The badger writhed and twisted with the loop of wire cutting deeper into its neck at every turn. The cable’s other end was fixed to a metal stake driven deep between lumps of stone and peat.
John looked down at the animal and smiled. The stake was solid and immovable; the animal was trapped, just like all those before. John took another step forward and turned his eyes up to the treetops as a pair of crows took flight. Looking to nest here no doubt, he’d see to them later.
A late winter mist hugged the slope and droplets of dew covered the grass. A steamy cloud was rising above the badger, and the animal kept twisting and turning, grunting
with the effort. The rifle hung from John’s shoulder, but he put it down, picking up an unused section of fence post instead. They’d had a grant to fence off these trees and plant new saplings. It was another scheme that meant easy cash, and they claimed for more trees than were actually planted. John had made sure there were plenty of gaps under the fence so that foxes could still get in. This was the first badger of the winter, a
young male by his look, brought here by the smell of decaying animals in the stink pit. John raised the fence post above his head and brought it down on the badger. Another two blows and the animal stopped moving. The badger lay in the centre of the circle of black peat radiating from the snare, all still now apart from the cloud of steam.
John didn’t have any wire cutters, so he set about trying to get the snare out of the badger’s neck. The wire and fastening clip were buried deep in the creature’s flesh, so John put his hands into the wound and started tugging. The wire was twisted and frayed and wouldn’t pull smoothly through the clip. John put his knee onto the animal and tugged with both hands. Eventually there was enough of a loop to pass over the badger and he tossed the wire onto the ground.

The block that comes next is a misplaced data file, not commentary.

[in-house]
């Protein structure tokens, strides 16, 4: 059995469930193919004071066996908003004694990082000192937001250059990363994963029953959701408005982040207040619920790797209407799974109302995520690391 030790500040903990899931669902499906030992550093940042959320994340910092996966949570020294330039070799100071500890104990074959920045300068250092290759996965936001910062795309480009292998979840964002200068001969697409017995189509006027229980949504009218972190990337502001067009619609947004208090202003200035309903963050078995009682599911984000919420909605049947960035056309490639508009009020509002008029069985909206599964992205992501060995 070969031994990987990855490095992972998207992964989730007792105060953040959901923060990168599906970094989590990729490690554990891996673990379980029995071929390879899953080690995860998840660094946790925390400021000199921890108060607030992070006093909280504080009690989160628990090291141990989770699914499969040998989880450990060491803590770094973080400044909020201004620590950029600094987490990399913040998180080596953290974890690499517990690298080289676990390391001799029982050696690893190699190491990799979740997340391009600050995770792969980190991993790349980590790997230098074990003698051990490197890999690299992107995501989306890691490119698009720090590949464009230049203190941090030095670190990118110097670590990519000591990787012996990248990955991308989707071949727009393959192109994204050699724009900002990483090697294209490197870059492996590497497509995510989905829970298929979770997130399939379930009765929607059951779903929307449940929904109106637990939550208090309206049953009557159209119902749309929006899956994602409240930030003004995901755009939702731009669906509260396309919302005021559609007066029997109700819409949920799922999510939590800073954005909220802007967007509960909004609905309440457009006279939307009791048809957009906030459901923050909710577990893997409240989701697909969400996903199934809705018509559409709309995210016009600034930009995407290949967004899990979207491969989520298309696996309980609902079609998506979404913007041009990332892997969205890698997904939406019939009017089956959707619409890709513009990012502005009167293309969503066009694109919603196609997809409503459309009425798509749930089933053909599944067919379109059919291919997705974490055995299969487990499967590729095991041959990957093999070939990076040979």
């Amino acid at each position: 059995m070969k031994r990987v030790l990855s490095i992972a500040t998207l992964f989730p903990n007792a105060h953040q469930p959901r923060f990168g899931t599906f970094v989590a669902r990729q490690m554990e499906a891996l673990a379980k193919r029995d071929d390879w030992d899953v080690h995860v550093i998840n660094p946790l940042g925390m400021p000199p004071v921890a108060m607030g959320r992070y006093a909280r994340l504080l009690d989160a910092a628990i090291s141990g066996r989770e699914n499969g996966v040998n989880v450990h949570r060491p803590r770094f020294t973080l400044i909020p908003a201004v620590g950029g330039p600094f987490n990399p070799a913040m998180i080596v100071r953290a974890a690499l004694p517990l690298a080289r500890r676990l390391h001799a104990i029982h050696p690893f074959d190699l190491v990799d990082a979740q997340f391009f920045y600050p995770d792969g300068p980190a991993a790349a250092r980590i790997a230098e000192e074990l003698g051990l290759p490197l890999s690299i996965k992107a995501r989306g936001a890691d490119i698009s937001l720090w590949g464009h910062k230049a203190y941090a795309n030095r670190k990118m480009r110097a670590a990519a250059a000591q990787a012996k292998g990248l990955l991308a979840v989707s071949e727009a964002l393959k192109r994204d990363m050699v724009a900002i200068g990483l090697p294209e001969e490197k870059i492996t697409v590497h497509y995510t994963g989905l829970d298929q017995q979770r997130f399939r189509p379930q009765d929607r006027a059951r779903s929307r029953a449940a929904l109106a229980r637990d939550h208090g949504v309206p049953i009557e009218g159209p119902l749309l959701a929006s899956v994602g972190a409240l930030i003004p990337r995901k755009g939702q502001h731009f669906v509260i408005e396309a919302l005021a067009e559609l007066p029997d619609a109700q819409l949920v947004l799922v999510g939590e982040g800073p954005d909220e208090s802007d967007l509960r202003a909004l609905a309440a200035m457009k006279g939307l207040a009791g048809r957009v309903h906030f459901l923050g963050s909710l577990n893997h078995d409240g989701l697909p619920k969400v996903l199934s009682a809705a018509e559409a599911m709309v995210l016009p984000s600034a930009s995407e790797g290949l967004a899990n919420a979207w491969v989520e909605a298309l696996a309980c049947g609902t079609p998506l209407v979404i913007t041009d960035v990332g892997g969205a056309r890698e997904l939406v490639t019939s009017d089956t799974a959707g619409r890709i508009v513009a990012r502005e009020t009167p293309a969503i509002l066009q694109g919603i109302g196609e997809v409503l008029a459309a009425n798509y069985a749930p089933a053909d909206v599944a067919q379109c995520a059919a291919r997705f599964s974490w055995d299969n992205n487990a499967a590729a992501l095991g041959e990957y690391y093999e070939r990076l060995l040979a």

John stood up and walked over to the stink pit. It wasn’t much of a pit really, just a pile of crows, pheasant and last week’s fox under some shrubs. He couldn’t hide the badger under there. They had all sorts of people wandering around here on his moor and he expected they’d all know badgers were protected. So, he picked up the badger by the back legs. As he walked back towards his Land Rover, it dragged a trail through the
mud. He swung the animal into the back of the vehicle and, as an afterthought, threw over a length of tarpaulin.
Without any bullets or lead shot, the badger looked like roadkill.
John looked down at the calloused, hard skin of his hands, now covered in dried blood. He wanted to keep the steering wheel clean, so he headed over to the stream and bent down to wash his hands.
The water was brown and frothing after the recent rain. The peat on the moors was soaked, the heather dripping wet. And yet they hadn’t finished this year’s burning. What they needed was a long dry spell, and those always came sometime in the spring. But you couldn’t burn when the grouse were nesting. The calendar said winter, but nature knew it was spring. The crows were looking to nest, and badgers were moving into new
territories to dig their setts. It was John Salter’s job to keep this vermin off the grouse moor.
The morning had started off well, but now he felt the irritation of a headache. Cathy was going for an interview in town. Last year’s season had been poor, and there were no bonuses on shoot days. He told her it was his job to provide for them, but she hadn’t
listened. He was back at the house by 8.15am when Cathy came outside with the car keys in her hand. ‘They’ve had their breakfast. You’d better get going – don’t be late,’ she said, climbing into the car.
John watched the car bump down the track and onto the road. He didn’t have time to drive his children to school, he had work to do out on the moors. When they still hadn’t appeared, he walked into the house.